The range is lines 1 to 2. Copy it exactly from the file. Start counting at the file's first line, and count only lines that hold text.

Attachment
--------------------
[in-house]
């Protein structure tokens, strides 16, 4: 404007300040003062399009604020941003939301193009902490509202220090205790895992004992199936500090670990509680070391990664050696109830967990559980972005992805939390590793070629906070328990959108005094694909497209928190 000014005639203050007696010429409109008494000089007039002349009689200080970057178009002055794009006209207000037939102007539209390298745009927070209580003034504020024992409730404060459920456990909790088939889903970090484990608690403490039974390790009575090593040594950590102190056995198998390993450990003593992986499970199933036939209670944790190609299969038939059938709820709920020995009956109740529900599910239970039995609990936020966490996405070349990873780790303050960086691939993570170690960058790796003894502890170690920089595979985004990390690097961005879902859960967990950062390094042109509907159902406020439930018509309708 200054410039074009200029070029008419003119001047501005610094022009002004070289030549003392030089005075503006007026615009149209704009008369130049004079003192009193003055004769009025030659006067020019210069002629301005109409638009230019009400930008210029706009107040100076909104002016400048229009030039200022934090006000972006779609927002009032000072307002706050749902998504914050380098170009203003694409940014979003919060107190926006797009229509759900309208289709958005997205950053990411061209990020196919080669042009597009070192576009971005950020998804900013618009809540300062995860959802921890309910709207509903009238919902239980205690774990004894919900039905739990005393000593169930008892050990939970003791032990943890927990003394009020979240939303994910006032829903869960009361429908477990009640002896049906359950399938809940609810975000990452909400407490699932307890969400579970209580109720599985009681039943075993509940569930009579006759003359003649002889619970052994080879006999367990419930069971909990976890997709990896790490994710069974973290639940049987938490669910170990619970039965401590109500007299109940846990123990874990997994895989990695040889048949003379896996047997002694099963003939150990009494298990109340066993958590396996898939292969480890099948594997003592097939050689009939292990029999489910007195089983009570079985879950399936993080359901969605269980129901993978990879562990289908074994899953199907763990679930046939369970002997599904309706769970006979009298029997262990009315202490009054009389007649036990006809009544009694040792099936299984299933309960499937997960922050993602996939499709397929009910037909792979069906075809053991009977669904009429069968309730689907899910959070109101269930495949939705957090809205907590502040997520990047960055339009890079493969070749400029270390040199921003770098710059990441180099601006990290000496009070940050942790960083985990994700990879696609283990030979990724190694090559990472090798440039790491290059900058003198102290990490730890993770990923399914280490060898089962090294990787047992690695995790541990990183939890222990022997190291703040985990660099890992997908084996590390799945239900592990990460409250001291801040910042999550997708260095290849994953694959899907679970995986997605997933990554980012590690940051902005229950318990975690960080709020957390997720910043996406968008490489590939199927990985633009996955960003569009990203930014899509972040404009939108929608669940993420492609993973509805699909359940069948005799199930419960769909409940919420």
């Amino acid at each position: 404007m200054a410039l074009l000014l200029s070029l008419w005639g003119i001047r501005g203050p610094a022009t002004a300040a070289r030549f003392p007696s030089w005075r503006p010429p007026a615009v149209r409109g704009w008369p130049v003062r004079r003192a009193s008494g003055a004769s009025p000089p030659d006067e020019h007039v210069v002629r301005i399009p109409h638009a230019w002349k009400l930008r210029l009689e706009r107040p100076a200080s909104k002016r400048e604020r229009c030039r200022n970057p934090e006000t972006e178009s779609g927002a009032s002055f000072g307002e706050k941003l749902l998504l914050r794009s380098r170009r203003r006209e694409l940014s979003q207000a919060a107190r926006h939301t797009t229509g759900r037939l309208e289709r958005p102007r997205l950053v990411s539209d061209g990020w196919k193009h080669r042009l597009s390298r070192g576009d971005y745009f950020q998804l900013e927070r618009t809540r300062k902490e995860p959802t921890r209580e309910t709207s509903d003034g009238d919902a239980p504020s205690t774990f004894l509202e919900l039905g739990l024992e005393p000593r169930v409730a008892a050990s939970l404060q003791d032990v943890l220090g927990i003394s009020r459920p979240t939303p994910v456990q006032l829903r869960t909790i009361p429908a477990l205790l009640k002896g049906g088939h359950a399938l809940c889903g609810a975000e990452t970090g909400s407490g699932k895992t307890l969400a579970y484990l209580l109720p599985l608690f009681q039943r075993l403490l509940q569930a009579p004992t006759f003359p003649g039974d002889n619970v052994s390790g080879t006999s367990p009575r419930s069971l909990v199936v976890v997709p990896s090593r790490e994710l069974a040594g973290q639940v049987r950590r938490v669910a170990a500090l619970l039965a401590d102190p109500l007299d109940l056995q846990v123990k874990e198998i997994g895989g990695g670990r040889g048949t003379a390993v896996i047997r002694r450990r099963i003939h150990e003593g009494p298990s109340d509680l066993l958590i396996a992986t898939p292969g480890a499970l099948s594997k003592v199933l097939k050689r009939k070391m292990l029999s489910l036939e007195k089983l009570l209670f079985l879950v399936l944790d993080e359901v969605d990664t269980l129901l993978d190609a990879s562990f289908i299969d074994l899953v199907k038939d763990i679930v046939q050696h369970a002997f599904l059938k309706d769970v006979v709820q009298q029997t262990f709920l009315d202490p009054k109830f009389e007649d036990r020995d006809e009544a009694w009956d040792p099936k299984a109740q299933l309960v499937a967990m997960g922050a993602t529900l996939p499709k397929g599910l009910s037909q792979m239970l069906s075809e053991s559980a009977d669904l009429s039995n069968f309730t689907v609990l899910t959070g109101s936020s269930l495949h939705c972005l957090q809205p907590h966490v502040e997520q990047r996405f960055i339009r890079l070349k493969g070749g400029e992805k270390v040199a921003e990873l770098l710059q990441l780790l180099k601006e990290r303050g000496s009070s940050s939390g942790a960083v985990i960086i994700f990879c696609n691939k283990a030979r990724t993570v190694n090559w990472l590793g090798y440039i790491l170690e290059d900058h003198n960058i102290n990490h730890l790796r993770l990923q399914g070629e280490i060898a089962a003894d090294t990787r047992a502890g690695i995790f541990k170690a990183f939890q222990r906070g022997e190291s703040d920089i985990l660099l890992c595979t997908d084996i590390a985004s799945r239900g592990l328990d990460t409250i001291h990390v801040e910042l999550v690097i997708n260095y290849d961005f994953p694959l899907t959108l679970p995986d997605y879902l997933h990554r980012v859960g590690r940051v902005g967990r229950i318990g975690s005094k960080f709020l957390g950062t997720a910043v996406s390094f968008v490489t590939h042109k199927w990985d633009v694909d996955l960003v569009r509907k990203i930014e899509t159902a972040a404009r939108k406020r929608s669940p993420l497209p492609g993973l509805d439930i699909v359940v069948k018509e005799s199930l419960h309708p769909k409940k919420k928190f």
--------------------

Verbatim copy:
[in-house]
């Protein structure tokens, strides 16, 4: 404007300040003062399009604020941003939301193009902490509202220090205790895992004992199936500090670990509680070391990664050696109830967990559980972005992805939390590793070629906070328990959108005094694909497209928190 000014005639203050007696010429409109008494000089007039002349009689200080970057178009002055794009006209207000037939102007539209390298745009927070209580003034504020024992409730404060459920456990909790088939889903970090484990608690403490039974390790009575090593040594950590102190056995198998390993450990003593992986499970199933036939209670944790190609299969038939059938709820709920020995009956109740529900599910239970039995609990936020966490996405070349990873780790303050960086691939993570170690960058790796003894502890170690920089595979985004990390690097961005879902859960967990950062390094042109509907159902406020439930018509309708 200054410039074009200029070029008419003119001047501005610094022009002004070289030549003392030089005075503006007026615009149209704009008369130049004079003192009193003055004769009025030659006067020019210069002629301005109409638009230019009400930008210029706009107040100076909104002016400048229009030039200022934090006000972006779609927002009032000072307002706050749902998504914050380098170009203003694409940014979003919060107190926006797009229509759900309208289709958005997205950053990411061209990020196919080669042009597009070192576009971005950020998804900013618009809540300062995860959802921890309910709207509903009238919902239980205690774990004894919900039905739990005393000593169930008892050990939970003791032990943890927990003394009020979240939303994910006032829903869960009361429908477990009640002896049906359950399938809940609810975000990452909400407490699932307890969400579970209580109720599985009681039943075993509940569930009579006759003359003649002889619970052994080879006999367990419930069971909990976890997709990896790490994710069974973290639940049987938490669910170990619970039965401590109500007299109940846990123990874990997994895989990695040889048949003379896996047997002694099963003939150990009494298990109340066993958590396996898939292969480890099948594997003592097939050689009939292990029999489910007195089983009570079985879950399936993080359901969605269980129901993978990879562990289908074994899953199907763990679930046939369970002997599904309706769970006979009298029997262990009315202490009054009389007649036990006809009544009694040792099936299984299933309960499937997960922050993602996939499709397929009910037909792979069906075809053991009977669904009429069968309730689907899910959070109101269930495949939705957090809205907590502040997520990047960055339009890079493969070749400029270390040199921003770098710059990441180099601006990290000496009070940050942790960083985990994700990879696609283990030979990724190694090559990472090798440039790491290059900058003198102290990490730890993770990923399914280490060898089962090294990787047992690695995790541990990183939890222990022997190291703040985990660099890992997908084996590390799945239900592990990460409250001291801040910042999550997708260095290849994953694959899907679970995986997605997933990554980012590690940051902005229950318990975690960080709020957390997720910043996406968008490489590939199927990985633009996955960003569009990203930014899509972040404009939108929608669940993420492609993973509805699909359940069948005799199930419960769909409940919420």